Skip to content Skip to footer

Doing for the Poor and Doing to the Poor

When the overall unemployment rate goes up, the rate for the less-educated and minorities rises even more.

U.S. Congressman Paul Ryan of Wisconsin speaking at the 2014 CPAC in National Harbor, Maryland. Conservatives like Ryan have argued that cutting support for low-income people will provide incentive for them to have a higher-income. (Photo: Gage Skidmore / Flickr)

Washington is full of well-meaning types who want to help the poor. The list of prospective helpers includes not only the standard liberal do-gooder types talking about programs like pre-K education, but also conservatives like Paul Ryan who argue that taking away food stamps and other benefits will give low-income people the motivation they need to go out and get a job.

While sincere efforts to help the poor should be encouraged, we should also realize that our current economic policies are doing much to harm the poor. First and foremost we should realize that the decision to maintain high rates of unemployment is having a devastating impact on the well-being of millions of low and moderate income workers and their children.

The reasons are straightforward. When the overall unemployment rate goes up, the rate for the less-educated and minorities rises even more. This has been a regular pattern in the data for many decades that has been very visible in the current downturn.

Before the recession the overall unemployment rate was at 4.5 percent. It peaked at 10.0 percent in the fall of 2009 before gradually falling back to its current 6.3 percent. By contrast, the unemployment rate for workers without high school degrees rose from just over 7.0 percent in the months before the recession to a peak of more than 15.0 percent in peak months in 2009 and 2010. This is an increase of 8.0 percentage points. The unemployment rate for blacks rose from just over 8.0 percent before the recession to a peak of more than 16.0 percent, also a rise of 8.0 percentage points.

High unemployment doesn’t just hurt those at the bottom by denying them jobs, they also work fewer hours than they would like. The analysis in my book with Jared Bernstein, Getting Back to Full Employment, found that hours worked for families in the bottom fifth of the income distribution increased by 17 percent in the boom at the end of the 1990s. By contrast, hours worked barely increased at all for those in the top fifth.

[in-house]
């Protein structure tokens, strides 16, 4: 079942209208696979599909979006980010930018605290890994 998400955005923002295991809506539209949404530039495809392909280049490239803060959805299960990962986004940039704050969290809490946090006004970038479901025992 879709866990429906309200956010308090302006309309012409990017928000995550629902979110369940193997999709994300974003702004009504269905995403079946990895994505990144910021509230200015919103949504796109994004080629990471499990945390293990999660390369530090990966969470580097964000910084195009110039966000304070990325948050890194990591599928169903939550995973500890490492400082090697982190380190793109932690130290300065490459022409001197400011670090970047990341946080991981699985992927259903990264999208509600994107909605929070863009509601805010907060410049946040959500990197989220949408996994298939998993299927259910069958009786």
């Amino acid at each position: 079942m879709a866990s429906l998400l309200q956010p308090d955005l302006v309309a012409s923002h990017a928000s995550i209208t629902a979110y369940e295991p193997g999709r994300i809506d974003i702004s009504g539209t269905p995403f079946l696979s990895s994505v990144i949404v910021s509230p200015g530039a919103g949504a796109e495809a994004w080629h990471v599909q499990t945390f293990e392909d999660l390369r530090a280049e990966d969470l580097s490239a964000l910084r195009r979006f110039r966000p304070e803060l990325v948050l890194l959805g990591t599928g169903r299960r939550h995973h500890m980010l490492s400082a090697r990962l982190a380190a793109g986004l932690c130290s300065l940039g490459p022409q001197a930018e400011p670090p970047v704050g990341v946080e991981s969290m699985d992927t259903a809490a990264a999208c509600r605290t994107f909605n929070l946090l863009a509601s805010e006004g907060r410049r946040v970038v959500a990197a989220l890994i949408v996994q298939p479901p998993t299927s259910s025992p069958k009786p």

And a lower unemployment rate means higher wages for those at the bottom. We found that a sustained one percentage point decline in the unemployment rate is associated with a 9.4 percent rise in real wages. To summarize, for the poor, lower unemployment translates into more jobs, more hours, and higher pay.

While the data on these points may be clear, many people will question that having high unemployment is a policy choice. That requires a little bit of thought.

At this point we have solid evidence that we can reduce the unemployment rate with increased government spending or tax cuts targeted to those who would spend the money. We have opted not to do so in order to reduce the deficit.

Some people may consider lower deficits to be a greater priority than increasing growth and reducing the unemployment rate, but that doesn’t change the fact that this was a choice. Congress and President Obama (more the former than the latter) pushed policies to quickly reduce the deficit. This choice denied millions of low and moderate income people the opportunity to work and tens of millions more the opportunity to work more hours or to get higher wages.

In the same vein our trade policy has also been a major factor depressing the income of those at the bottom. Our trade deficit exploded in 1997 following the East Asian financial crisis. The policies imposed on the crisis countries led to a sharp run-up in the value of the dollar.

A higher priced dollar made our products much less competitive in the world economy. As a result we are now running a trade deficit of more than $500 billion a year. This is demand that is generated in the United States but is creating jobs in Mexico, China, and other countries. The trade deficit translates into a loss of more than 6 million jobs.

The point here should be clear. We can hugely boost employment and create enormous opportunities for low and moderate income families by having budget policies and trade policies that promoted high employment instead of policies that lead to high unemployment.

The government is actively working to deny low and moderate income families jobs and opportunities in a really big way. The people in Washington involved in the decision-making process that leads to this outcome may not think about the impact of these policies in this way, but who cares?

The damage they do to the poor with their ignorant policies swamps by several orders of magnitude any good they may hope to do with their small bore anti-poverty agendas. And for which they think the poor should be grateful.

​​Not everyone can pay for the news. But if you can, we need your support.

Truthout is widely read among people with lower ­incomes and among young people who are mired in debt. Our site is read at public libraries, among people without internet access of their own. People print out our articles and send them to family members in prison — we receive letters from behind bars regularly thanking us for our coverage. Our stories are emailed and shared around communities, sparking grassroots mobilization.

We’re committed to keeping all Truthout articles free and available to the public. But in order to do that, we need those who can afford to contribute to our work to do so.

We’ll never require you to give, but we can ask you from the bottom of our hearts: Will you donate what you can, so we can continue providing journalism in the service of justice and truth?